Every major ERP vendor is moving to a new digital platform, with huge repercussions for longstanding customers. Whether it's SAP S/4 HANA, Oracle ERP Cloud, Infor CloudSuite, or many others, these new platforms require a different set of skills to implement, administer and support. But with support scheduled to end within the next decade for many older installed versions, customers are up against a hard deadline and a potential ERP talent crisis.
This big change is not entirely unprecedented. Some of us have been in the ERP world long enough to remember the rush of implementations in the late 1990s - driven by a combination of the Y2K panic and the transition from older 'green-screen' systems to client-server and the web.
Today's transition to the next generation of digital platforms feels a bit like that big leap, when it was near impossible to find people with years of experience with the latest ERP platform because it had only been in the market a short time. Those with mainframe expertise had to learn the new client-server and web platforms, while many newcomers were recruited into the field.
The ERP talent crunch
The graduates of that Y2K transition are the gray-haired authorities on the incumbent ERP platforms today. Their wisdom is invaluable, but the catch is that many of these people with 15 or 20 years' experience are now thinking about retirement. Meanwhile, new talent isn't necessarily attracted to ERP work the way it once was.
Vendors may like to claim that the next wave of digital innovation will revolve around their latest platforms, but the best young talent is not necessarily flowing in the direction of ERP. There are too many opportunities to work with cloud and mobile apps or to create novel digital business models outside the bounds of ERP.
An ERP talent crunch was already coming, and the industry is realizing that the push for adoption of new platforms such as SAP S/4 HANA, Oracle ERP Cloud and the rest is just going to make it a bit more intense. It coincides with a surge of interest in the cloud, artificial intelligence, and digital transformation strategies, all of which come with their own demands for talent. As industry analyst Gartner writes in its report, Retirements and Digitalization Are Creating an ERP Skills Gap - Are You Prepared to Fill It? (July 2018):
One Gartner client has said that their company is in a race to finish its ERP modernization initiative before the support team retires. Replacing ERP skills isn't as simple as it was 10 years ago, because the pool of external candidates with ERP product expertise is shrinking ...
Growing demand to staff digital projects and the need for digital talent within business units are worsening the skills shortage by creating new competition for the best IT resources.
Is going SaaS an option?
Some organizations may seek to lower the hurdles by adopting the Software as a Service option, which shifts some technical responsibility to the cloud provider. But going SaaS means accepting a simplified ERP core and much reduced opportunities for customization, as vendors drive users toward what they consider 'best practices' - which is only a good thing if you agree those best practices are improvements. This option is even less palatable in many specialized industries, where vendors have not yet gotten around to replicating their existing industry-specific functions and data models on the SaaS platform.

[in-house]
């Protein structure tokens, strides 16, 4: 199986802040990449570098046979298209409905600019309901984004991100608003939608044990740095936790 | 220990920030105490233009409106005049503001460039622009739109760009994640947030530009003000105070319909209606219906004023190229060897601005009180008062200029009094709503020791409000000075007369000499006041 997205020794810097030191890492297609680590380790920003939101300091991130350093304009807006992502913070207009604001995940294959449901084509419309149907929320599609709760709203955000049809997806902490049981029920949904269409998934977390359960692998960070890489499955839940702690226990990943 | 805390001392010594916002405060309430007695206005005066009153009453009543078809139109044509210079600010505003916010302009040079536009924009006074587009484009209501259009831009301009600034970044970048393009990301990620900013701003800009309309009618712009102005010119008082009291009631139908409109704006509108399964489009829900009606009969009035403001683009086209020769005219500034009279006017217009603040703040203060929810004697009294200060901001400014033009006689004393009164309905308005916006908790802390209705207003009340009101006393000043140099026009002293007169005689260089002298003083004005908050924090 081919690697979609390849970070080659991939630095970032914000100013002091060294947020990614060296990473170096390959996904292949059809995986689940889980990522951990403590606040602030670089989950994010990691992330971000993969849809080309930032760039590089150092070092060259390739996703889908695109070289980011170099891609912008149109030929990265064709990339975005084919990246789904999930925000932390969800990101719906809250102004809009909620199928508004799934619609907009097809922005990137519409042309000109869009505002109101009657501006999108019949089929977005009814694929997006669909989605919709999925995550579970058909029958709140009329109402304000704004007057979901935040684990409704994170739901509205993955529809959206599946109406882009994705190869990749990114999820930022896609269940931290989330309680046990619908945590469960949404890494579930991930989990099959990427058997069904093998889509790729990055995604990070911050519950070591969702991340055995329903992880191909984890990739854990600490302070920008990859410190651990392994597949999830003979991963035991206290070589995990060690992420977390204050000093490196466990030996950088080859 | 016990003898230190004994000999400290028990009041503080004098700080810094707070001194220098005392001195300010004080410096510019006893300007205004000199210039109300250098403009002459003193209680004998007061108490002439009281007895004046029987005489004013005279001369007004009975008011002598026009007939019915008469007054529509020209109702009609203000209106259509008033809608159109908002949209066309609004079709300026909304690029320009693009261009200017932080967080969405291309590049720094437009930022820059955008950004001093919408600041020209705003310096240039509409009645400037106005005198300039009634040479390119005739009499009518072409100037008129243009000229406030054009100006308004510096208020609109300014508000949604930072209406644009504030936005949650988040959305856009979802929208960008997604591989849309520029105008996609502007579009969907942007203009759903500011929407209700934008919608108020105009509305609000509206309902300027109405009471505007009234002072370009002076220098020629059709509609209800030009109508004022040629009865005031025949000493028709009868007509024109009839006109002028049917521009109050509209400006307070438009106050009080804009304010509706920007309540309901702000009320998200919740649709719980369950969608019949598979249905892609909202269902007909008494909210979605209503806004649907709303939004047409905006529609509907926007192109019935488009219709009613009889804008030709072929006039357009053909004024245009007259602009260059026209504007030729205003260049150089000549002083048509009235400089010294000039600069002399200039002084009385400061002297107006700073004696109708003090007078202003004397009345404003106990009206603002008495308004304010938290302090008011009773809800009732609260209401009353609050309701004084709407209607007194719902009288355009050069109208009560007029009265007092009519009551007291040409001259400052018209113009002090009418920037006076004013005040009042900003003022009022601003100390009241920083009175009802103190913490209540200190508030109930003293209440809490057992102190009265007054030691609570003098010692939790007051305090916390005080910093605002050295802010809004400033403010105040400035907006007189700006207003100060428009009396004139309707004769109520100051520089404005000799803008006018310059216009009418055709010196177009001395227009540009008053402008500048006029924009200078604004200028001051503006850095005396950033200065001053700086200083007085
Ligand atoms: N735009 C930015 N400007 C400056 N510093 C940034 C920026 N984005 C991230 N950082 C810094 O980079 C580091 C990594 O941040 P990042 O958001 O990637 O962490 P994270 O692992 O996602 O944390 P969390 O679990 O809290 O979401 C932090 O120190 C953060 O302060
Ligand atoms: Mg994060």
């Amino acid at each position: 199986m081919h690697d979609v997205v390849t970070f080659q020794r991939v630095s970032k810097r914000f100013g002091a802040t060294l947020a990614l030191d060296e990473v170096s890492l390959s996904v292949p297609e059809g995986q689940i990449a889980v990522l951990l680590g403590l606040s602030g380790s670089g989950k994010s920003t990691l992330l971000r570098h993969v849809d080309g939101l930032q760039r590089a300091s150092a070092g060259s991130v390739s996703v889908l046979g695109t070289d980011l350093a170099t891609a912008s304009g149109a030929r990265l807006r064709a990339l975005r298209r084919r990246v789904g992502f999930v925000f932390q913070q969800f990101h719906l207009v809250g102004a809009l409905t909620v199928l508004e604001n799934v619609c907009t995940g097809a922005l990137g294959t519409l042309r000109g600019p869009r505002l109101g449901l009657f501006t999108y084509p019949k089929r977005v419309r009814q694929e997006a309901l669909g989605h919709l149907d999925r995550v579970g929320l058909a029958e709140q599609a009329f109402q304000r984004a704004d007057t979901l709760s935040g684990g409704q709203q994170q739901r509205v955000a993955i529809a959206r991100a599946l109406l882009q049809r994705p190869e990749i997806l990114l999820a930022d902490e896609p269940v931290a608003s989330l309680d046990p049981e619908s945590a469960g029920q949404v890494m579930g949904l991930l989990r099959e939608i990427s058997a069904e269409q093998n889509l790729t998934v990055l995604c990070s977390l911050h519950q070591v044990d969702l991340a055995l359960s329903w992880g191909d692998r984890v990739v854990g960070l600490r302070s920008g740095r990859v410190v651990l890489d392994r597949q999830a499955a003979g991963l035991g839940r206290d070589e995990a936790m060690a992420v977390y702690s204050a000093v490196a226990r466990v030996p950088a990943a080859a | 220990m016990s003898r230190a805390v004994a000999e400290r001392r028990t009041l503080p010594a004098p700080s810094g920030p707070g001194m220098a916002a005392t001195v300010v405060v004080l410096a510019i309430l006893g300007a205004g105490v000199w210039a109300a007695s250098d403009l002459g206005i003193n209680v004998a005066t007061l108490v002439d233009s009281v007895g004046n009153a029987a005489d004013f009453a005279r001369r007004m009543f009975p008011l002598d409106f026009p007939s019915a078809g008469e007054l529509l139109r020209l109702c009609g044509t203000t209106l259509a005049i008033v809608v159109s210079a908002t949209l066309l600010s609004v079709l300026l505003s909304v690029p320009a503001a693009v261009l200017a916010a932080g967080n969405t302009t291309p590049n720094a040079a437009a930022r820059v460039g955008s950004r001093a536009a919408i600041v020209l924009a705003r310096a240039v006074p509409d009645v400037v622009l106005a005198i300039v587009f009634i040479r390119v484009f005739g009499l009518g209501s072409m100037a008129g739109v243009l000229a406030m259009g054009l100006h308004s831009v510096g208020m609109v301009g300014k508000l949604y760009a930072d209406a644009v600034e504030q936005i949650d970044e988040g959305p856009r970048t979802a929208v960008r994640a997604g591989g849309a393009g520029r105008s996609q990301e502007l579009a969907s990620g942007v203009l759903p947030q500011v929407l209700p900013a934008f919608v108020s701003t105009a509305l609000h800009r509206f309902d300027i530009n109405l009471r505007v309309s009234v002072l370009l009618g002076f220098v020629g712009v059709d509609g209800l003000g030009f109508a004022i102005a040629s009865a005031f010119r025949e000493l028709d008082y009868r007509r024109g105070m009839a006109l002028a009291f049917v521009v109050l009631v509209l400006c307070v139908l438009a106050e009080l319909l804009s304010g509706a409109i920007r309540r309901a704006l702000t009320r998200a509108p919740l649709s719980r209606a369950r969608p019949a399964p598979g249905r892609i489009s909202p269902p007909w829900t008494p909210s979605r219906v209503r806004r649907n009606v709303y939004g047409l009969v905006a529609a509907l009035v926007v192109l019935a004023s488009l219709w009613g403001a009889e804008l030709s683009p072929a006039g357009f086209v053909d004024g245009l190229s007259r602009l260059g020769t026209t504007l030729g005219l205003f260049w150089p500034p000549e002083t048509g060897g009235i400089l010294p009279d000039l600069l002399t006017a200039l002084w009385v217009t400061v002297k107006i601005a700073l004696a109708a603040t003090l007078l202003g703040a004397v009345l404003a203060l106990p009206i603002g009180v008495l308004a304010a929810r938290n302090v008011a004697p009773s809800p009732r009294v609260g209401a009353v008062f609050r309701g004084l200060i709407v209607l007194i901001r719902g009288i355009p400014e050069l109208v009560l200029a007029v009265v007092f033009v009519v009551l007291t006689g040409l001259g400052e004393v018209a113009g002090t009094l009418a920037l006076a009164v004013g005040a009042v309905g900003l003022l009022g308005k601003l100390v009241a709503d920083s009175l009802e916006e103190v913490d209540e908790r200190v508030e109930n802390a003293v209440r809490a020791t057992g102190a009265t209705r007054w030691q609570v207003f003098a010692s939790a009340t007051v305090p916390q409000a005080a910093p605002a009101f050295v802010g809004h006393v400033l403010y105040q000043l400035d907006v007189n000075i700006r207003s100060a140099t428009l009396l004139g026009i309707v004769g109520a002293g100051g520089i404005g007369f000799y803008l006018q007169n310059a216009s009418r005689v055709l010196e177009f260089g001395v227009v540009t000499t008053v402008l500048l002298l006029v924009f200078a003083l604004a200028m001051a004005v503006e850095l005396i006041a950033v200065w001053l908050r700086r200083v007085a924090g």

While adopting a cloud version of the software lowers some technical hurdles, it might raise others. To be successful with that strategy, organizations may have to build up the hybrid IT expertise necessary to share data and processes between local systems and the public cloud - or, more likely, multiple clouds. Those skills aren't easy to come by, either.
Even if you hire a fleet of consultants to get you through the implementation, you will need to have people in place to support it after they are gone. All of these pressures will come to a head for platforms where the vendor has named a fixed date for ending mainstream maintenance of its older platforms, such as SAP ECC in 2025, when customers fear an S/4 HANA skills crunch.
Stick to your own schedule
But you need not go through this transition alone - or let yourself be pushed into making it on anyone's schedule but your own. A whole third-party support industry has grown up around meeting the requirements of organizations who have decided that paying for support through an ERP vendor's maintenance contract is not in their best interest. I first discovered third-party support when I was CIO of a company that couldn't afford to pay for a high-priced maintenance contract. Neither could I afford to go without support for ensuring the stability and security of a trusted ERP system with many customizations and integrations.
If you do see a business case for moving to the vendor's latest platform, third-party support can help you lower your total cost of support during the transition. On the other hand, if you see no reason to abandon your current implementation, third-party support means you can continue to operate it long past the vendor's end-of-life deadline. This gives you the choice to modernize your ERP in other ways, perhaps benefitting from economies of scale by moving your existing ERP into the cloud, or extending its capabilities with additional software and cloud services.
The choice of whether to upgrade and how quickly should be no one's but yours.